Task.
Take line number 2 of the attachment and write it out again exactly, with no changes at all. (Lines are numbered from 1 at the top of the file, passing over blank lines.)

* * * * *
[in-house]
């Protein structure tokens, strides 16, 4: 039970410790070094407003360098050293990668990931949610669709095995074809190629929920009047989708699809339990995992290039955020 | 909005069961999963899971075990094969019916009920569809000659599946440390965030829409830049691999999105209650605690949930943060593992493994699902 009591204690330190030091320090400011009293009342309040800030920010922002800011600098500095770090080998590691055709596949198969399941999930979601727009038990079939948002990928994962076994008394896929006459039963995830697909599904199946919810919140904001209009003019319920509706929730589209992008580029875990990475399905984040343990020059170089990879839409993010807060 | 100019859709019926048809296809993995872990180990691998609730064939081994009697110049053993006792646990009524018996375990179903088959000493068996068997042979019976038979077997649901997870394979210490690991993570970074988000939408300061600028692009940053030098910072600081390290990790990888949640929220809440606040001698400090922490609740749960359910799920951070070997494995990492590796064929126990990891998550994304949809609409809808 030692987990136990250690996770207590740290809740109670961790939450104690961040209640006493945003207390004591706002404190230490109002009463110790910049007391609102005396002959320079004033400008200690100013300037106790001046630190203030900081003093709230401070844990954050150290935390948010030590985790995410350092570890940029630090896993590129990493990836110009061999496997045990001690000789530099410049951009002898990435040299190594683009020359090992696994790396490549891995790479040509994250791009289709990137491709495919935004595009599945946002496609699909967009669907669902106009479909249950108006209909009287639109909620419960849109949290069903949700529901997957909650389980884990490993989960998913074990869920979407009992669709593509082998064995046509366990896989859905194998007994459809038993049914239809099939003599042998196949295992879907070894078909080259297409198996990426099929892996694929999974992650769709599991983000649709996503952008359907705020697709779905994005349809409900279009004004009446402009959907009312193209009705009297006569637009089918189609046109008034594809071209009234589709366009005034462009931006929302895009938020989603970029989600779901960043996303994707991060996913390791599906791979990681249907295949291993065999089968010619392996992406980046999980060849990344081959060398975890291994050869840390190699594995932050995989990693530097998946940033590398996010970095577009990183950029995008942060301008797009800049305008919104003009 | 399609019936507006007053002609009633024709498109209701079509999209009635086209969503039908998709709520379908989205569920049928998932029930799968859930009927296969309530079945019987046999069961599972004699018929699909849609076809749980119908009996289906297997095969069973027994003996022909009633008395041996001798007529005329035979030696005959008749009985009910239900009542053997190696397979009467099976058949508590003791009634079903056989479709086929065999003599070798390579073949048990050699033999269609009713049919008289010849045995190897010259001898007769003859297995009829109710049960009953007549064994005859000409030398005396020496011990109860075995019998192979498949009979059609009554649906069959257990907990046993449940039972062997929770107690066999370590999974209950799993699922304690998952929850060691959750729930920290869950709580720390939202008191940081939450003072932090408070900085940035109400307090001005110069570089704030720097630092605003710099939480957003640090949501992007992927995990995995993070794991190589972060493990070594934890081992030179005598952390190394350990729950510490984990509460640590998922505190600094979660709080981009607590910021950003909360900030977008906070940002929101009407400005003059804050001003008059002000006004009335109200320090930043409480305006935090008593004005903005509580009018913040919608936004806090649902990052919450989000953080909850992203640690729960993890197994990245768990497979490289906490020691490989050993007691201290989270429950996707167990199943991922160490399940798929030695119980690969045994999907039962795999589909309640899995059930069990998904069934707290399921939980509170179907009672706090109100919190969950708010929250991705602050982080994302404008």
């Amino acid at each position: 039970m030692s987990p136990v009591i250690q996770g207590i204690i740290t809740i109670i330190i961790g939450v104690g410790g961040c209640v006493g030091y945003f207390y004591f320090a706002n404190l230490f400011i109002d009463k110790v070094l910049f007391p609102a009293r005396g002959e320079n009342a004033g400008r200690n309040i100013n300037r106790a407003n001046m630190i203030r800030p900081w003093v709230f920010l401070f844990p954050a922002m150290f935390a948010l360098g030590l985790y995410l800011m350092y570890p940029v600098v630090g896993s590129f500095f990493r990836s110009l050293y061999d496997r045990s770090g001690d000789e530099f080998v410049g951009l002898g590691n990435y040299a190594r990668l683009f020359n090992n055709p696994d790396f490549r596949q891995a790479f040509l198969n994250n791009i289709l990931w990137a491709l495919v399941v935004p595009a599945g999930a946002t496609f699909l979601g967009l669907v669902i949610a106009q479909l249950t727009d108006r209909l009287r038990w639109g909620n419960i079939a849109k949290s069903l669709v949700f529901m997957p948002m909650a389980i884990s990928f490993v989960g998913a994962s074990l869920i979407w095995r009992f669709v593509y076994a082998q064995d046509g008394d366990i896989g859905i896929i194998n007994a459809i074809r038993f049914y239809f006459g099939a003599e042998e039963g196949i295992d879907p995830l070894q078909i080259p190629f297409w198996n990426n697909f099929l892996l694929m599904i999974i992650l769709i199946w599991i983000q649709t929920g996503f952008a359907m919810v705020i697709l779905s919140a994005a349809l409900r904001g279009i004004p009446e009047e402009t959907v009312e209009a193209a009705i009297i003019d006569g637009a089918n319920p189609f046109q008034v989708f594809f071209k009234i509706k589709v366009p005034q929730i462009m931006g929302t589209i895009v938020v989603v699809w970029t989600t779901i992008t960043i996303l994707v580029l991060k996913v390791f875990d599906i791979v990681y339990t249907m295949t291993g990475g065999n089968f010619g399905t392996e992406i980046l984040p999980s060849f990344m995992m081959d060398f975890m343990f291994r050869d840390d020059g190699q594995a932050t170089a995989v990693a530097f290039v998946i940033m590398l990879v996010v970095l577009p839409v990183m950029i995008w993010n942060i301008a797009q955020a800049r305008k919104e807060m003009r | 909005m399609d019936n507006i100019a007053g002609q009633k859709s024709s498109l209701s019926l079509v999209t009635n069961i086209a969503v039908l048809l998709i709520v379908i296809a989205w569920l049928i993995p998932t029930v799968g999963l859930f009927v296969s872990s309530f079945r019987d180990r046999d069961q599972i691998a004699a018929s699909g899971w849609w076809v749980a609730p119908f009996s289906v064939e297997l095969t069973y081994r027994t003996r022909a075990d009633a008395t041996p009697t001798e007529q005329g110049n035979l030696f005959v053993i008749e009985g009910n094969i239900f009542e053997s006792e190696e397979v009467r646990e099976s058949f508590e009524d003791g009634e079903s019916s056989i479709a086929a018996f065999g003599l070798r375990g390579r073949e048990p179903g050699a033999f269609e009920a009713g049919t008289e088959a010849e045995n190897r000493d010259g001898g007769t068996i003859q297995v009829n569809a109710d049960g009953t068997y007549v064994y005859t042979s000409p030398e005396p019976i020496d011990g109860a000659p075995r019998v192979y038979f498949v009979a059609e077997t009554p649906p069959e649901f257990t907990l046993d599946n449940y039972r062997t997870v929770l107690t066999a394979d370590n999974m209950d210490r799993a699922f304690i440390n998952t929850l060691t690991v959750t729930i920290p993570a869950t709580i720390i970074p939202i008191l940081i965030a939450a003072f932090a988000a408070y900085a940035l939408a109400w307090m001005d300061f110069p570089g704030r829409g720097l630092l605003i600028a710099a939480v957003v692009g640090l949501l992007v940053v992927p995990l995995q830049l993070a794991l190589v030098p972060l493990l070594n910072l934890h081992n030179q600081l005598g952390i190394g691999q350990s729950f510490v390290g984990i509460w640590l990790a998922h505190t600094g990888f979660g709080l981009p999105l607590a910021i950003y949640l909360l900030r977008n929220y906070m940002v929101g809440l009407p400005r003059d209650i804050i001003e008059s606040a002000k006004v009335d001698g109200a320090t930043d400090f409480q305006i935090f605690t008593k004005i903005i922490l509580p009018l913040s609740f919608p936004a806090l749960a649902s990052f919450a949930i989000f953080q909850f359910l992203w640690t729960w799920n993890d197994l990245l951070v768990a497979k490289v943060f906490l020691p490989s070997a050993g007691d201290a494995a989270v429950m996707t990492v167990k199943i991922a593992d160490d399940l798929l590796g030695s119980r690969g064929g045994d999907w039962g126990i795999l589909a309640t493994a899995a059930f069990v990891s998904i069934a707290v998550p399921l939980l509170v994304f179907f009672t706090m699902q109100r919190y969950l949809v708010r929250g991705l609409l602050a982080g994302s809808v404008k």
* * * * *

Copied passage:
């Protein structure tokens, strides 16, 4: 039970410790070094407003360098050293990668990931949610669709095995074809190629929920009047989708699809339990995992290039955020 | 909005069961999963899971075990094969019916009920569809000659599946440390965030829409830049691999999105209650605690949930943060593992493994699902 009591204690330190030091320090400011009293009342309040800030920010922002800011600098500095770090080998590691055709596949198969399941999930979601727009038990079939948002990928994962076994008394896929006459039963995830697909599904199946919810919140904001209009003019319920509706929730589209992008580029875990990475399905984040343990020059170089990879839409993010807060 | 100019859709019926048809296809993995872990180990691998609730064939081994009697110049053993006792646990009524018996375990179903088959000493068996068997042979019976038979077997649901997870394979210490690991993570970074988000939408300061600028692009940053030098910072600081390290990790990888949640929220809440606040001698400090922490609740749960359910799920951070070997494995990492590796064929126990990891998550994304949809609409809808 030692987990136990250690996770207590740290809740109670961790939450104690961040209640006493945003207390004591706002404190230490109002009463110790910049007391609102005396002959320079004033400008200690100013300037106790001046630190203030900081003093709230401070844990954050150290935390948010030590985790995410350092570890940029630090896993590129990493990836110009061999496997045990001690000789530099410049951009002898990435040299190594683009020359090992696994790396490549891995790479040509994250791009289709990137491709495919935004595009599945946002496609699909967009669907669902106009479909249950108006209909009287639109909620419960849109949290069903949700529901997957909650389980884990490993989960998913074990869920979407009992669709593509082998064995046509366990896989859905194998007994459809038993049914239809099939003599042998196949295992879907070894078909080259297409198996990426099929892996694929999974992650769709599991983000649709996503952008359907705020697709779905994005349809409900279009004004009446402009959907009312193209009705009297006569637009089918189609046109008034594809071209009234589709366009005034462009931006929302895009938020989603970029989600779901960043996303994707991060996913390791599906791979990681249907295949291993065999089968010619392996992406980046999980060849990344081959060398975890291994050869840390190699594995932050995989990693530097998946940033590398996010970095577009990183950029995008942060301008797009800049305008919104003009 | 399609019936507006007053002609009633024709498109209701079509999209009635086209969503039908998709709520379908989205569920049928998932029930799968859930009927296969309530079945019987046999069961599972004699018929699909849609076809749980119908009996289906297997095969069973027994003996022909009633008395041996001798007529005329035979030696005959008749009985009910239900009542053997190696397979009467099976058949508590003791009634079903056989479709086929065999003599070798390579073949048990050699033999269609009713049919008289010849045995190897010259001898007769003859297995009829109710049960009953007549064994005859000409030398005396020496011990109860075995019998192979498949009979059609009554649906069959257990907990046993449940039972062997929770107690066999370590999974209950799993699922304690998952929850060691959750729930920290869950709580720390939202008191940081939450003072932090408070900085940035109400307090001005110069570089704030720097630092605003710099939480957003640090949501992007992927995990995995993070794991190589972060493990070594934890081992030179005598952390190394350990729950510490984990509460640590998922505190600094979660709080981009607590910021950003909360900030977008906070940002929101009407400005003059804050001003008059002000006004009335109200320090930043409480305006935090008593004005903005509580009018913040919608936004806090649902990052919450989000953080909850992203640690729960993890197994990245768990497979490289906490020691490989050993007691201290989270429950996707167990199943991922160490399940798929030695119980690969045994999907039962795999589909309640899995059930069990998904069934707290399921939980509170179907009672706090109100919190969950708010929250991705602050982080994302404008």